While Governor John Hickenlooper had a conference call with U.S. Attorney General Eric Holder to talk about the federal response to the passage Amendment 64, and Mason Tvert, the architect of that victory, was chatting with Bill Maher, hundreds of people gathered in Denver for the National Marijuana Business Conference 2012, which notably did not have "medical" in its title and carried the slogan, "Let's Get Down to Business."
But how do you get down to business when banks will not do business with you?
One of the convention panels tackled that sticky topic, which Hilary Bricken, an attorney with Washington-based Canna Law Group, summed up as "tumultuous." While there are no laws on the books preventing banks from doing business with marijuana firms, she notes, banks concerned about the bottom line will nonetheless sever relationships with those operations on their own, just as credit-card companies have.
Shawn Coleman, a former aide to Jared Polis, worked with the last Colorado bank to openly open accounts for marijuana businesses; that ended last year. Polis also pushed a bill that would have put the ability for banks to work with marijuana businesses officially on the books, but the proposal didn't make it to the floor. He has more hope for Congress now, with at least fifteen members of the House assigning staffers to work on marijuana, and a senator-elect who's marijuana-friendly.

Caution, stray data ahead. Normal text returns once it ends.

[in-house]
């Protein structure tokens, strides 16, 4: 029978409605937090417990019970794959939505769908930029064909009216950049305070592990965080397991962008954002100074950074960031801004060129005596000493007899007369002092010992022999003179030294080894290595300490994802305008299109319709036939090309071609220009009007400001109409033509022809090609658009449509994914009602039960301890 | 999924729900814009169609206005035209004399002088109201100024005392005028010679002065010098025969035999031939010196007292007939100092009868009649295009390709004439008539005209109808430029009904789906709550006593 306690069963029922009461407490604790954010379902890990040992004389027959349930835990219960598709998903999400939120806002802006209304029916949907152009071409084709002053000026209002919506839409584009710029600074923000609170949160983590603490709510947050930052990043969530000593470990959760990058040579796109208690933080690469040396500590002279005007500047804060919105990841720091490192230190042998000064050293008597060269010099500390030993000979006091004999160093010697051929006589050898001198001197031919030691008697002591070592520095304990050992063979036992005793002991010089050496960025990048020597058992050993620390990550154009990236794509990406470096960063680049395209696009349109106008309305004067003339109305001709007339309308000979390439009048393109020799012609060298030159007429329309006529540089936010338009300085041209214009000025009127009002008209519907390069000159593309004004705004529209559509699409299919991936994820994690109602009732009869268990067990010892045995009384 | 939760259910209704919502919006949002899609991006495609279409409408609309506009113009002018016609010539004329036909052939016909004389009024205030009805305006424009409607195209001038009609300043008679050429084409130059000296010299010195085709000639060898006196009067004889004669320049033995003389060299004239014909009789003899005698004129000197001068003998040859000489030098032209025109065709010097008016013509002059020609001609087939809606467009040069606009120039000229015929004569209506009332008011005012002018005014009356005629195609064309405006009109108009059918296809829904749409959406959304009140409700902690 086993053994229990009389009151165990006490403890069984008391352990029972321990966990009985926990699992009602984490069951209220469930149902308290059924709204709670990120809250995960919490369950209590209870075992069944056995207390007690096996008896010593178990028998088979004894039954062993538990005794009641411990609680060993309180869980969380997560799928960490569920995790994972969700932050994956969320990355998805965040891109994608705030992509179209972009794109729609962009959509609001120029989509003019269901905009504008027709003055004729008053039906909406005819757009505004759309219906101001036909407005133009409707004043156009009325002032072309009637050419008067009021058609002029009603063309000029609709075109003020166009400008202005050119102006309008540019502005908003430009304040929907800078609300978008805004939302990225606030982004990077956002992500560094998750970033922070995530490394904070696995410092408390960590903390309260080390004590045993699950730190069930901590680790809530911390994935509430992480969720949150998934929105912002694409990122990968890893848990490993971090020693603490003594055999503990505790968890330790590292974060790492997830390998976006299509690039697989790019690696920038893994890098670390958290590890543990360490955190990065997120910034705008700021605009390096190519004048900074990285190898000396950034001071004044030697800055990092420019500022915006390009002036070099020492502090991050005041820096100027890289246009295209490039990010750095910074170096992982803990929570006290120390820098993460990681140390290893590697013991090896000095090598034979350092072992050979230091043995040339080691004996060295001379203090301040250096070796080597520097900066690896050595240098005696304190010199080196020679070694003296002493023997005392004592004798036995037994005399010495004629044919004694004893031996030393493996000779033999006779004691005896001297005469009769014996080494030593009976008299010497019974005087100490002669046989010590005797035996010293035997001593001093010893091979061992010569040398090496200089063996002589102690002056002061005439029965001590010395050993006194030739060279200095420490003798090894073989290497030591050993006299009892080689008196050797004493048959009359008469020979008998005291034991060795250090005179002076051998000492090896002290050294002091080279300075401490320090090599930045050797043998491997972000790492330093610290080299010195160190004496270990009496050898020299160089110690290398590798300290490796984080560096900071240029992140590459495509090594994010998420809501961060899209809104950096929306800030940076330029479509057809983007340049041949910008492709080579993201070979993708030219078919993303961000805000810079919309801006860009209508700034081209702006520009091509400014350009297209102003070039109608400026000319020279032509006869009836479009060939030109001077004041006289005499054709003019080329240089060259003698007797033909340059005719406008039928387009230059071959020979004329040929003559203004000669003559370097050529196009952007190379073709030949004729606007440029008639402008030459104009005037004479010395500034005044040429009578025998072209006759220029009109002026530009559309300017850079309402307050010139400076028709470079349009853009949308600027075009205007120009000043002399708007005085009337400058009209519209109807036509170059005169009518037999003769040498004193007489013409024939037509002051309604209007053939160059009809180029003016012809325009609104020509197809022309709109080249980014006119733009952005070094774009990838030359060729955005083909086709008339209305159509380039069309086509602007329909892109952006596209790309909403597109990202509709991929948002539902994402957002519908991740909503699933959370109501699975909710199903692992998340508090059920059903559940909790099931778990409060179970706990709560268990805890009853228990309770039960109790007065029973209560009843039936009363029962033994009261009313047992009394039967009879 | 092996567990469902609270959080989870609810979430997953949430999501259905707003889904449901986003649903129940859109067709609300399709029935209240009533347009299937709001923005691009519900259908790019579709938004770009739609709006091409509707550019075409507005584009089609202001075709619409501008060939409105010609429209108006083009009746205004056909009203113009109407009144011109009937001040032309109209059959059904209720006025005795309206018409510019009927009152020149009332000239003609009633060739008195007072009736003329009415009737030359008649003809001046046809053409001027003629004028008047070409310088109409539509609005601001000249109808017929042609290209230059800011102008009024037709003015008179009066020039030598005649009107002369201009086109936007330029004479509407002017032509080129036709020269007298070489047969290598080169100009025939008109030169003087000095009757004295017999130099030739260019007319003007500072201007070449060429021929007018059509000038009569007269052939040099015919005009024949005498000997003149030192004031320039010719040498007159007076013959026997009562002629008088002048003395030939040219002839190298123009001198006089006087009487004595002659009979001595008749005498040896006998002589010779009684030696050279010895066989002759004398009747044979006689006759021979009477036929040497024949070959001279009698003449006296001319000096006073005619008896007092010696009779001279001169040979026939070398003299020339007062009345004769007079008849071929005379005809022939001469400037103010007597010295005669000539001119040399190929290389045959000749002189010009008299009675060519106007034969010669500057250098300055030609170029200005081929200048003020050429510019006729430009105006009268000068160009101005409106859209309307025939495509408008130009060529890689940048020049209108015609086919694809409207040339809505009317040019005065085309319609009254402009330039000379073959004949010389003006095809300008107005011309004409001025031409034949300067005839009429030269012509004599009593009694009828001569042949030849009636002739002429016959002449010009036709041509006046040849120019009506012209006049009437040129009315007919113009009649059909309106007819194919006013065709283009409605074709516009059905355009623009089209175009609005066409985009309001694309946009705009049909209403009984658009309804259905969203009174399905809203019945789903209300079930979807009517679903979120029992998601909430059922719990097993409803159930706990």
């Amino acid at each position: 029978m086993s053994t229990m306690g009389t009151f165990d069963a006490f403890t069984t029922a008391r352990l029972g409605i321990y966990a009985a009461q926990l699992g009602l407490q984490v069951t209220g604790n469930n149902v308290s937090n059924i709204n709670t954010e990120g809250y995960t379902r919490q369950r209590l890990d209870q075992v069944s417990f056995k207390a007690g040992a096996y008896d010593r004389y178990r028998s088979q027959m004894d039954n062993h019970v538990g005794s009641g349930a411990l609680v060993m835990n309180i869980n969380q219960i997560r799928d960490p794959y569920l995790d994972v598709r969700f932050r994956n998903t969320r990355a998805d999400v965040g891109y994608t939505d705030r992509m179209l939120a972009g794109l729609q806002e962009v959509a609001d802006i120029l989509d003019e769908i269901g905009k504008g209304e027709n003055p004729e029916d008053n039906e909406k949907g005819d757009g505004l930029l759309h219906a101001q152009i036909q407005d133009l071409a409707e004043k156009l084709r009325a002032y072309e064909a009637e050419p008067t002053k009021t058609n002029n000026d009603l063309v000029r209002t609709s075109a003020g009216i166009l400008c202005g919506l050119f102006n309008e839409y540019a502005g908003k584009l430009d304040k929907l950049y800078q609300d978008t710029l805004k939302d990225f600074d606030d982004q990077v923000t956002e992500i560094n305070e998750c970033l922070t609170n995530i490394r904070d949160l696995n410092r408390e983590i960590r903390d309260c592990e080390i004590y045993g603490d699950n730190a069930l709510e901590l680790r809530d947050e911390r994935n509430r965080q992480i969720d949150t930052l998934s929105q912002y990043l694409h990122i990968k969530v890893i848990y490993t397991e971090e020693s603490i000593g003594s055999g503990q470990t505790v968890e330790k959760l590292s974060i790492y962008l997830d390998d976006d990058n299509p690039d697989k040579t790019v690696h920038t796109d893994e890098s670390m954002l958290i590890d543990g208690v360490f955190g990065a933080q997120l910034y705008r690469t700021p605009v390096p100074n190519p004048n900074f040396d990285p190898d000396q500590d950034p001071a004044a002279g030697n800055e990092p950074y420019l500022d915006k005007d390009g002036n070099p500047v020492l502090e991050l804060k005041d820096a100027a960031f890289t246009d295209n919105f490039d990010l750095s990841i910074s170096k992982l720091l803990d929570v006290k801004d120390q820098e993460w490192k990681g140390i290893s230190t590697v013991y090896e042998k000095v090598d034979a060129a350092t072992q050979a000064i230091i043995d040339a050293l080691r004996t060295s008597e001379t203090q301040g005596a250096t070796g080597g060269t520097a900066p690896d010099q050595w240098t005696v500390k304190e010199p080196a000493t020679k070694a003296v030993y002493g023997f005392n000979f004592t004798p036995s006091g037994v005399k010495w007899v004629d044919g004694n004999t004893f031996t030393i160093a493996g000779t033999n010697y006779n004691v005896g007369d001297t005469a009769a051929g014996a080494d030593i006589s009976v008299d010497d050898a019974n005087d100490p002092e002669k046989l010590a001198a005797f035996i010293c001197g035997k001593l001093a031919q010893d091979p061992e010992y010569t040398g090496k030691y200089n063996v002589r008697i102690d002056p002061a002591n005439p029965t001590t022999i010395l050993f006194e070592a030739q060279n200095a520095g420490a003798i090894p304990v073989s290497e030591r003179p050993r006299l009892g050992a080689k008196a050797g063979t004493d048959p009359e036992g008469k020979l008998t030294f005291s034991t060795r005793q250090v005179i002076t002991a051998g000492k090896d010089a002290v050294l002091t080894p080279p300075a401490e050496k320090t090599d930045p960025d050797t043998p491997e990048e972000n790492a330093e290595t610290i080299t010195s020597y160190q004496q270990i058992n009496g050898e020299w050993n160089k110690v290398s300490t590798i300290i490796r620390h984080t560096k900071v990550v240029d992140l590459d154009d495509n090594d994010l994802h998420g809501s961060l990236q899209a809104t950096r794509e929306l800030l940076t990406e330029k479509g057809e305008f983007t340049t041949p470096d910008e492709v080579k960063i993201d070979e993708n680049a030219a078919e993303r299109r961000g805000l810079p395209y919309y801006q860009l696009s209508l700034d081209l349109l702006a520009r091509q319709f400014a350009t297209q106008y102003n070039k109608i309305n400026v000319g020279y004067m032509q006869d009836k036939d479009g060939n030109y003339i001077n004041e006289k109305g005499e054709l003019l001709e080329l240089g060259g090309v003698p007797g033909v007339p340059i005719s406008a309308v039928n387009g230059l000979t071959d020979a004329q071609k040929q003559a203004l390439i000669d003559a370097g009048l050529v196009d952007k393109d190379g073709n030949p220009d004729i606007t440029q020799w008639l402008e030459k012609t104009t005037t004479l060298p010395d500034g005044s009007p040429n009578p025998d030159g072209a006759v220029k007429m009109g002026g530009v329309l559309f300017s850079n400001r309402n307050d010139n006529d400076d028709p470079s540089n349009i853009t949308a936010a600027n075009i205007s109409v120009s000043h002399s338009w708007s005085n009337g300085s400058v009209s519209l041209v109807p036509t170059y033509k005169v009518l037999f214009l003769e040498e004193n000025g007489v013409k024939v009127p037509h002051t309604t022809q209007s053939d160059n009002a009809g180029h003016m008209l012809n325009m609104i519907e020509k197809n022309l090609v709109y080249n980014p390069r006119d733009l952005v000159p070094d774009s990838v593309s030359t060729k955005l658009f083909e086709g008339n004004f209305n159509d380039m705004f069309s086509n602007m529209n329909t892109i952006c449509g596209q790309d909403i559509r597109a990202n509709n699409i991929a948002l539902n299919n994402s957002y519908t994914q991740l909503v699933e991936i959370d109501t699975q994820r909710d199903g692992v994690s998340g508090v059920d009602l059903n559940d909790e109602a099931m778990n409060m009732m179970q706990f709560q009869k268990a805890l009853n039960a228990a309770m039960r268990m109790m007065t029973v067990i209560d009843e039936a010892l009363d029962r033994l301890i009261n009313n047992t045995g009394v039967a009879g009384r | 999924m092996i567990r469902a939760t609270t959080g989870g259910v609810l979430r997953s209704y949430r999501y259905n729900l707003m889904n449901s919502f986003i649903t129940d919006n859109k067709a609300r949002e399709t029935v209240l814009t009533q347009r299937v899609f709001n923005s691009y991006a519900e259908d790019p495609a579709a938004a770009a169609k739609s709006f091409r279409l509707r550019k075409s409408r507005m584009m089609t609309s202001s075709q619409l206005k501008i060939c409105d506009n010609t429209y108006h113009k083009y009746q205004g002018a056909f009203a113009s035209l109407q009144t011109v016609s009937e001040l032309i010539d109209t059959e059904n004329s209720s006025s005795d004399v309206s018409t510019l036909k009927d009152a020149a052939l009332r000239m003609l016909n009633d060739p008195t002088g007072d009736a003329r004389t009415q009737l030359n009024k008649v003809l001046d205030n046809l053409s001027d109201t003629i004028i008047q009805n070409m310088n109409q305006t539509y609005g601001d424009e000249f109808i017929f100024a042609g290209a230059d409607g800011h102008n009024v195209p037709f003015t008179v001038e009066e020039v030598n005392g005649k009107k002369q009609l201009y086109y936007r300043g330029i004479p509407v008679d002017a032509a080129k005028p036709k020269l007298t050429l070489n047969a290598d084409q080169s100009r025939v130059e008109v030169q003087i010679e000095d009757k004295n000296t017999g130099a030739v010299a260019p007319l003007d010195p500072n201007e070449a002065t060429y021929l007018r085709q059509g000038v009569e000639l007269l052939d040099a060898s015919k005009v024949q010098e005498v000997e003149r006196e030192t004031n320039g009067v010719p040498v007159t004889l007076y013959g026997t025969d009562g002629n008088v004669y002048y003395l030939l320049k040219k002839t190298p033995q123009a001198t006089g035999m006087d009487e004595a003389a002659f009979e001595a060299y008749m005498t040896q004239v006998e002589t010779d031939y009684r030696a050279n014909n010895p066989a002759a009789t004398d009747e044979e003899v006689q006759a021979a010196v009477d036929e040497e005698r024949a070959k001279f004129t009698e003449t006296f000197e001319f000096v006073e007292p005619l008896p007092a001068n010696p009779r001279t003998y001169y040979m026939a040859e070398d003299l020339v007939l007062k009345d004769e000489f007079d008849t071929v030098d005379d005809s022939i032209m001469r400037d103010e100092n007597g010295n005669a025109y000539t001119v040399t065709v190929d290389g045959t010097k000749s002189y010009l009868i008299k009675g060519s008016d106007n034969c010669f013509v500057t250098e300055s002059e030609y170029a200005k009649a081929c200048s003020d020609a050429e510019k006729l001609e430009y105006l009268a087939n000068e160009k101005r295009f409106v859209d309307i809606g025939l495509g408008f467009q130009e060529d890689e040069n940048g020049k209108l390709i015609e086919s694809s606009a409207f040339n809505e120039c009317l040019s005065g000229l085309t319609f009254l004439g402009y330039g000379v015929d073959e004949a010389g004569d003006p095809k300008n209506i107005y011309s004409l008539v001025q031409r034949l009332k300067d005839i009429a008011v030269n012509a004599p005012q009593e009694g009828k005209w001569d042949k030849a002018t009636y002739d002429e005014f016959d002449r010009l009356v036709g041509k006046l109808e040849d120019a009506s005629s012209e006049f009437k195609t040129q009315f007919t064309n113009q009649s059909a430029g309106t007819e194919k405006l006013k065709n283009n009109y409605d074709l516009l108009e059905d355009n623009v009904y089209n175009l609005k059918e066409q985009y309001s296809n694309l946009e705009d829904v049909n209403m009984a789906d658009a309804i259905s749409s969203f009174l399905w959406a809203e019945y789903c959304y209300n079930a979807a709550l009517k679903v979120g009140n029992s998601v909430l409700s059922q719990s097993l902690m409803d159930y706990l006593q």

But for people who are part of the green rush, the most intriguing opportunity might lie not with the Colorado Legislature (Pat Steadman tried a credit-union plan last year that was defeated by the banking industry, and state lawmakers will have their hands full writing and passing the enabling legislation for Amendment 64) and not in Congress, but with Indian tribal governments. From the audience, local attorney Robert Corry brought up the possibility of working with Indian-owned banks. "Their treaties supersede federal laws," he pointed out. And as sovereign nations, Indian reservation could work with marijuana businesses with no fear of federal oversight.
The gold rush and the subsequent fight for Indian lands helped start those reservations. Maybe the green rush will help give tribes their due.
Miss Mason Tvert on Bill Maher? Check out "Video: Marijuana Amendment 64's Mason Tvert should help pass act in Cali, says Bill Maher."